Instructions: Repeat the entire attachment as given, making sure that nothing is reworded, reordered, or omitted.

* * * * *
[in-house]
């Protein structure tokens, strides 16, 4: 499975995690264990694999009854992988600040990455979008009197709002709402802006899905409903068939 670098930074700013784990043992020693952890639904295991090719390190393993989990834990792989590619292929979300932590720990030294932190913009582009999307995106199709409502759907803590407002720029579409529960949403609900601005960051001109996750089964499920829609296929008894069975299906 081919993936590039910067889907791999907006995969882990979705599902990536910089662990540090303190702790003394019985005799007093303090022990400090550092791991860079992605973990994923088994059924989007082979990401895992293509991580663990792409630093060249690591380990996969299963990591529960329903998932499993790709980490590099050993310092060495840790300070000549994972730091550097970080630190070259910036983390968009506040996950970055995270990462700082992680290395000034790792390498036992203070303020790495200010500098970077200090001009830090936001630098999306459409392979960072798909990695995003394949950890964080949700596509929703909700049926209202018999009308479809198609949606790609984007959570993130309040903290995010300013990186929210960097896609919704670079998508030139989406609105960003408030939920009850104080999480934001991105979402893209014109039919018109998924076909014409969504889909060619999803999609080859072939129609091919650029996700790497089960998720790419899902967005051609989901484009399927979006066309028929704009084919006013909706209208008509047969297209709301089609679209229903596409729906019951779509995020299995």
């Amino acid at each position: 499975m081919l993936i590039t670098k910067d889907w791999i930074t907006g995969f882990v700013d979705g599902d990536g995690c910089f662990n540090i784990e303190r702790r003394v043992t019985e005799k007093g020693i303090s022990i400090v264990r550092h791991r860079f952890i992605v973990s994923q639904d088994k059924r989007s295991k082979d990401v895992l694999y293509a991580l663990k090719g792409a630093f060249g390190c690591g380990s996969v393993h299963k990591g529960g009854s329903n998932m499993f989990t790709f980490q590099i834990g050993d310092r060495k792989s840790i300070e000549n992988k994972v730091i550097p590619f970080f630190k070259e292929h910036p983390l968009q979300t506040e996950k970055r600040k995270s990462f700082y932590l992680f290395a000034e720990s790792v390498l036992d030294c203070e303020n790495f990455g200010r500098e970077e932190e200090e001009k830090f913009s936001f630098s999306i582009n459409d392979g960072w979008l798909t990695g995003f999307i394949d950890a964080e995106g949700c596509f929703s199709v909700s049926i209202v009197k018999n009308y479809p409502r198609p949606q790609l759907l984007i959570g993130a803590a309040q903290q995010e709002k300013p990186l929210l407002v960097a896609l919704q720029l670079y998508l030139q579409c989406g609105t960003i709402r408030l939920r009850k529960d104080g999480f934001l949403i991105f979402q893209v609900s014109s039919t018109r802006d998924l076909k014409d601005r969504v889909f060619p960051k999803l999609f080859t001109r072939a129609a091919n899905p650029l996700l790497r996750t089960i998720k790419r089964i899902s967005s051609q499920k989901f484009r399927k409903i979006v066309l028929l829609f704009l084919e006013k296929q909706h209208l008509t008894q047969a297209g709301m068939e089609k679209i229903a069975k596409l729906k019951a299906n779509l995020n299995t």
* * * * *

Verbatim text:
[in-house]
């Protein structure tokens, strides 16, 4: 499975995690264990694999009854992988600040990455979008009197709002709402802006899905409903068939 670098930074700013784990043992020693952890639904295991090719390190393993989990834990792989590619292929979300932590720990030294932190913009582009999307995106199709409502759907803590407002720029579409529960949403609900601005960051001109996750089964499920829609296929008894069975299906 081919993936590039910067889907791999907006995969882990979705599902990536910089662990540090303190702790003394019985005799007093303090022990400090550092791991860079992605973990994923088994059924989007082979990401895992293509991580663990792409630093060249690591380990996969299963990591529960329903998932499993790709980490590099050993310092060495840790300070000549994972730091550097970080630190070259910036983390968009506040996950970055995270990462700082992680290395000034790792390498036992203070303020790495200010500098970077200090001009830090936001630098999306459409392979960072798909990695995003394949950890964080949700596509929703909700049926209202018999009308479809198609949606790609984007959570993130309040903290995010300013990186929210960097896609919704670079998508030139989406609105960003408030939920009850104080999480934001991105979402893209014109039919018109998924076909014409969504889909060619999803999609080859072939129609091919650029996700790497089960998720790419899902967005051609989901484009399927979006066309028929704009084919006013909706209208008509047969297209709301089609679209229903596409729906019951779509995020299995």
């Amino acid at each position: 499975m081919l993936i590039t670098k910067d889907w791999i930074t907006g995969f882990v700013d979705g599902d990536g995690c910089f662990n540090i784990e303190r702790r003394v043992t019985e005799k007093g020693i303090s022990i400090v264990r550092h791991r860079f952890i992605v973990s994923q639904d088994k059924r989007s295991k082979d990401v895992l694999y293509a991580l663990k090719g792409a630093f060249g390190c690591g380990s996969v393993h299963k990591g529960g009854s329903n998932m499993f989990t790709f980490q590099i834990g050993d310092r060495k792989s840790i300070e000549n992988k994972v730091i550097p590619f970080f630190k070259e292929h910036p983390l968009q979300t506040e996950k970055r600040k995270s990462f700082y932590l992680f290395a000034e720990s790792v390498l036992d030294c203070e303020n790495f990455g200010r500098e970077e932190e200090e001009k830090f913009s936001f630098s999306i582009n459409d392979g960072w979008l798909t990695g995003f999307i394949d950890a964080e995106g949700c596509f929703s199709v909700s049926i209202v009197k018999n009308y479809p409502r198609p949606q790609l759907l984007i959570g993130a803590a309040q903290q995010e709002k300013p990186l929210l407002v960097a896609l919704q720029l670079y998508l030139q579409c989406g609105t960003i709402r408030l939920r009850k529960d104080g999480f934001l949403i991105f979402q893209v609900s014109s039919t018109r802006d998924l076909k014409d601005r969504v889909f060619p960051k999803l999609f080859t001109r072939a129609a091919n899905p650029l996700l790497r996750t089960i998720k790419r089964i899902s967005s051609q499920k989901f484009r399927k409903i979006v066309l028929l829609f704009l084919e006013k296929q909706h209208l008509t008894q047969a297209g709301m068939e089609k679209i229903a069975k596409l729906k019951a299906n779509l995020n299995t």